restitution of the original bodies brought about. Physical conditions alone determine the direction taken by these "reversible reactions." This phenomenon suggests a possible explanation of the changes taking place in nerve cells and the relation they bear to the production and regulation of the nerve impulse.
Within the past decade biologists have discovered many facts that throw considerable light on the relation that the nervous system bears to the growth of the organism, and they have also arrived at certain conclusions of great importance in regard to the manner in which nerve cells grow. Portions of living tissues, nerve as well as muscle, or the supporting elements of the body may be removed and grown outside of the animal. Photographs taken at short intervals of nerve cells placed in various artificial media which are kept at the body temperature show a remarkable series of changes. In a comparatively few hours these cells may actually be seen to throw out long processes resembling the embryonic nerves.
A limited space does not permit more than a passing reference to the advances made, and largely by American investigators in the study of animal behavior. These newer methods of study, says a distinguished English scientist, "contrast with the anecdotal method of the past generation almost as pronouncedly as do modern chemical methods with those of the medieval alchemists." Modern biology with the inspiration derived from the physical and chemical laboratory has already brought new life into the discussion of such old questions as that of variation and inheritance in living beings. To answer the question "What are the traits inherited by our nervous systems?" we must follow the paths mapped out by the new biology. The way of the statistician has been followed until the new road offered by experiment is within our sight.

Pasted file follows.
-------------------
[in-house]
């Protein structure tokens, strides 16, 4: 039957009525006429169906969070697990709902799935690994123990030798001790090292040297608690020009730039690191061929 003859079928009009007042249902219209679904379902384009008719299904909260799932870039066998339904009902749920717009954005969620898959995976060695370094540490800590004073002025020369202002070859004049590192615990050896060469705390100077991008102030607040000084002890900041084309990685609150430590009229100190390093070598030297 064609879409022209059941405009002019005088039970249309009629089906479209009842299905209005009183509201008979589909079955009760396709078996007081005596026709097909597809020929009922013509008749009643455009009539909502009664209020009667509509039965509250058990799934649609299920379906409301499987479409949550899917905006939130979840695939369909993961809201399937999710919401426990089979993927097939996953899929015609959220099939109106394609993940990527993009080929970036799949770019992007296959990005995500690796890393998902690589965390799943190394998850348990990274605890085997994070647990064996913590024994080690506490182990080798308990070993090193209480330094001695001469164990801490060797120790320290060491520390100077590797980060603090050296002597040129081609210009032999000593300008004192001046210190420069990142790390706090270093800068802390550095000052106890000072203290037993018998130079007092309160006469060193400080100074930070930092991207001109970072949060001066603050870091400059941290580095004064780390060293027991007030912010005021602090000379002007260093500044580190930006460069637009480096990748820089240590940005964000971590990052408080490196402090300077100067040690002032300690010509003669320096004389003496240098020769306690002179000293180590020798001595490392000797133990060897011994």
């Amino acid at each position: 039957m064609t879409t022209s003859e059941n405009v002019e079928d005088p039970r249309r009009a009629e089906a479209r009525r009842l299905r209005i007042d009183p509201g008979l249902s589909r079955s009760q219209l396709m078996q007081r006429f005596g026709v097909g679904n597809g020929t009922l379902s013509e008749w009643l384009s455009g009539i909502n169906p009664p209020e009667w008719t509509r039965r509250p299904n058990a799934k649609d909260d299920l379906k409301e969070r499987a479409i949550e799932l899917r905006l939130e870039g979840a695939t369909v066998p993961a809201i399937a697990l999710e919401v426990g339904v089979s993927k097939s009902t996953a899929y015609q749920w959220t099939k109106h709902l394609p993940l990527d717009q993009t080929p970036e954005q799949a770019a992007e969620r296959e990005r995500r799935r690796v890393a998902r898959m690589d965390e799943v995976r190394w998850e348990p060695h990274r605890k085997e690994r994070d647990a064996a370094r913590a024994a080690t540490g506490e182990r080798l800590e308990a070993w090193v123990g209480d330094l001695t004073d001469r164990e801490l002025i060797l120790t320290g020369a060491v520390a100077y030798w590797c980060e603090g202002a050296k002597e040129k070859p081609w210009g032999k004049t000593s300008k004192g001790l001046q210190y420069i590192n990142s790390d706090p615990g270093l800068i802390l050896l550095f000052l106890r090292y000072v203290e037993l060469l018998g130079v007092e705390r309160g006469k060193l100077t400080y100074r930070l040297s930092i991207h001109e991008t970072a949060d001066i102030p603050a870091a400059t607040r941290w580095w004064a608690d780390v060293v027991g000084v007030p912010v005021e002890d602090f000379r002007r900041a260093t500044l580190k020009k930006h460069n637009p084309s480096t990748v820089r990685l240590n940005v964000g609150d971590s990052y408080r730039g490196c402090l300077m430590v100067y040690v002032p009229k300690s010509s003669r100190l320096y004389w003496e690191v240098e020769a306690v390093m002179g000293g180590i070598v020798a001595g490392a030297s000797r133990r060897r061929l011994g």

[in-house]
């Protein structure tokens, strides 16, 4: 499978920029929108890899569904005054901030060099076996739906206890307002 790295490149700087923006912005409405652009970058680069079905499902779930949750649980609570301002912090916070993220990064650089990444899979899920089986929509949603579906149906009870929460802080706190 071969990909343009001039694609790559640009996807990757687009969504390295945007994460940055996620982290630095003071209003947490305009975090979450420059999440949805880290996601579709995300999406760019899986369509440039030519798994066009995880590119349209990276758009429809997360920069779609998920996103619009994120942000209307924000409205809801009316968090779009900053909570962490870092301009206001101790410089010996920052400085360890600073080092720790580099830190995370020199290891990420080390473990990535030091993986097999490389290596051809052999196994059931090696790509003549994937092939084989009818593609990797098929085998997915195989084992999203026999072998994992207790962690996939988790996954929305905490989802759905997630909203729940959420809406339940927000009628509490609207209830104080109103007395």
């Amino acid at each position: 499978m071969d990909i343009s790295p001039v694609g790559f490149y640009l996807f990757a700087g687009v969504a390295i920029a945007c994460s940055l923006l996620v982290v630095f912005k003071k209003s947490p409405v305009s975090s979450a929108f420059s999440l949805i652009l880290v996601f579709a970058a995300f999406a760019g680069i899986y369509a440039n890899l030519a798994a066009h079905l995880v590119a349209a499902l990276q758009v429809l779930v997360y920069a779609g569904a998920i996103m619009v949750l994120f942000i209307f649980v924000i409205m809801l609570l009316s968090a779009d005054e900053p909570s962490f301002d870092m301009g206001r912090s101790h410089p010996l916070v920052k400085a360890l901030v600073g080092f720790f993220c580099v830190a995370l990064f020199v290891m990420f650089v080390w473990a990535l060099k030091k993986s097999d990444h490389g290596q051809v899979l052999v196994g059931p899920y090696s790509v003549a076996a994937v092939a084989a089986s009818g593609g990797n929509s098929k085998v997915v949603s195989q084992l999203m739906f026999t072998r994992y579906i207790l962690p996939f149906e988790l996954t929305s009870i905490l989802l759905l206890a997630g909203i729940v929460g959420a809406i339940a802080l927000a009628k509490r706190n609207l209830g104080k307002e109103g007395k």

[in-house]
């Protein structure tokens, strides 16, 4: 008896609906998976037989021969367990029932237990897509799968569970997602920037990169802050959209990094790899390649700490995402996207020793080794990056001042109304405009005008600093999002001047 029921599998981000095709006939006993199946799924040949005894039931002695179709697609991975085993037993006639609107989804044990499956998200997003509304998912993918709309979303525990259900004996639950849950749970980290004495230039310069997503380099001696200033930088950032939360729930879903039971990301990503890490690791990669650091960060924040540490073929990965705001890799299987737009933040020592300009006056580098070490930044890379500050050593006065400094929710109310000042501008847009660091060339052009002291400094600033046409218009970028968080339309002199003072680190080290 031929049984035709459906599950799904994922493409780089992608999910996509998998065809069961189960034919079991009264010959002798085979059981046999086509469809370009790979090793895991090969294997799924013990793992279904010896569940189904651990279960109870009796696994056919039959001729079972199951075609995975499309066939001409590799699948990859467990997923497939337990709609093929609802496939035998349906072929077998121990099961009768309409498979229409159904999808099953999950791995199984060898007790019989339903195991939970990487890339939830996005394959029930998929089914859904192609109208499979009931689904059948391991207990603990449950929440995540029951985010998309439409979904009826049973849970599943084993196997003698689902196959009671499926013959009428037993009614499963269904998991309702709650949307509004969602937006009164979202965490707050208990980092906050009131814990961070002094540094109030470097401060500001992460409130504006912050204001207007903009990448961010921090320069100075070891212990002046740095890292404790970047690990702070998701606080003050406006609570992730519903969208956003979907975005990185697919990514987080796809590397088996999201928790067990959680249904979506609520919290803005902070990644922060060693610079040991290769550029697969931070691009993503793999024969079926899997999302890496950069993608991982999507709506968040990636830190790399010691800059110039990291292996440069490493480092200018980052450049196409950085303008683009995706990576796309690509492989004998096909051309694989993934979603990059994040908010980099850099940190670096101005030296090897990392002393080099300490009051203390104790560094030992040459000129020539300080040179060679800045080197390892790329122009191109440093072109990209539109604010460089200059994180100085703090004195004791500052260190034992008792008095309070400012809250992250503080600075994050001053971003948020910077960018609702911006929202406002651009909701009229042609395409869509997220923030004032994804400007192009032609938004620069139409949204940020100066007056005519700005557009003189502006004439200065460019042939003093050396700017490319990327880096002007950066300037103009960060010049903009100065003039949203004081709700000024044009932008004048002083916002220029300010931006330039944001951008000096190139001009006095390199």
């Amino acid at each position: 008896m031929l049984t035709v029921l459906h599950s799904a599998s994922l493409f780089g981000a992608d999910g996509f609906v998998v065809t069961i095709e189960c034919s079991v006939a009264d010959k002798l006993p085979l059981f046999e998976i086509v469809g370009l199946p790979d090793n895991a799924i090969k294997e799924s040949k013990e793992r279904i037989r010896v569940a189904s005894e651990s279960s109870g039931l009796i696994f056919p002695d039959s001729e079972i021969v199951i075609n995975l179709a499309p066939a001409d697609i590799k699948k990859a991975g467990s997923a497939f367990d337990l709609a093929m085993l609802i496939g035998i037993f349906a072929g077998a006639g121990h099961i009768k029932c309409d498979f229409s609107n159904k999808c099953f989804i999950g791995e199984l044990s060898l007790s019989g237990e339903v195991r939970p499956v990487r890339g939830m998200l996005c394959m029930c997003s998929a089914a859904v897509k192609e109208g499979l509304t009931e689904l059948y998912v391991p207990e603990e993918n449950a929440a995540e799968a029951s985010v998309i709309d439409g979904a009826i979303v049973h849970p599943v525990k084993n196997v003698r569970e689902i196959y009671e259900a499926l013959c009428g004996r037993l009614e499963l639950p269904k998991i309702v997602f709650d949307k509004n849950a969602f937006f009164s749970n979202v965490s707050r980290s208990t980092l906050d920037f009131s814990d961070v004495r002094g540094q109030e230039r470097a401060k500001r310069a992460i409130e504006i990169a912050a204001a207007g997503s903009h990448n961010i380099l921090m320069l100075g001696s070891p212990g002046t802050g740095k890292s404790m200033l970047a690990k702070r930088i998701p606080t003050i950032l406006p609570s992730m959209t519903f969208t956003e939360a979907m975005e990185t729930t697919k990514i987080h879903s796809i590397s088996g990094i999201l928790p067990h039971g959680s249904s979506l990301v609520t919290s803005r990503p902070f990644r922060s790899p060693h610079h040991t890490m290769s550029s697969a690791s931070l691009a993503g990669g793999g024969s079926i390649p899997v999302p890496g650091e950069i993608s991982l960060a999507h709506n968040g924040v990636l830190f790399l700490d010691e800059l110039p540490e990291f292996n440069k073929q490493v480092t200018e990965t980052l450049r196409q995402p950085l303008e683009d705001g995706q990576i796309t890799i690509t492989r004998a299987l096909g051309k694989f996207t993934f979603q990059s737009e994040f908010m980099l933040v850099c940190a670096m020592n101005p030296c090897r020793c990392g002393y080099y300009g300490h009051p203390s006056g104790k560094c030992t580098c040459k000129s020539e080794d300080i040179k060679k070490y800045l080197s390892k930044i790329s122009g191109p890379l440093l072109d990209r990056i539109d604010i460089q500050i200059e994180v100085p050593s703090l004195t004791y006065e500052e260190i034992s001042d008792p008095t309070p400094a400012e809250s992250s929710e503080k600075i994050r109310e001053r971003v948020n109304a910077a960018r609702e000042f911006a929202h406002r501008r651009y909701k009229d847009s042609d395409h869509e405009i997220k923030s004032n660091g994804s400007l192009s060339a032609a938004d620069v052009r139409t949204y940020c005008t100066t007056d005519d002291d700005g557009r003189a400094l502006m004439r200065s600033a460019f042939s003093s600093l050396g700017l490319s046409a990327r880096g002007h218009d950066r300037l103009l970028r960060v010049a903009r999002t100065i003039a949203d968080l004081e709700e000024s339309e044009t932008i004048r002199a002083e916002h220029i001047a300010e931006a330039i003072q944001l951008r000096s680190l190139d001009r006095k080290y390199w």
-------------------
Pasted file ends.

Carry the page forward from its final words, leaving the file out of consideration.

Posterity will, as we have already indicated, measure our intelligence by the interest we take in acquiring information in regard to the organs upon the functional development of which depend our continued existence as a race. In the various medical schools and hospitals throughout the country the problems connected with the human brain and nervous system will continue to be subjects that have an immediate claim upon the attention of physicians, but even in these institutions these questions should not be forcibly disassociated from the consideration of more fundamental biological phenomena. The possibility of extending the scope of the work carried on in the biological departments of our universities so as to facilitate and encourage investigations in the broad field of biological psychology would be an important factor in bringing these institutions into the closest touch with the subjects of most vital importance to humanity. But in addition a new type of institution dedicated to the study of neuro-biology is greatly needed. The Phipps Psychiatric Clinic in Baltimore will mark a new era in this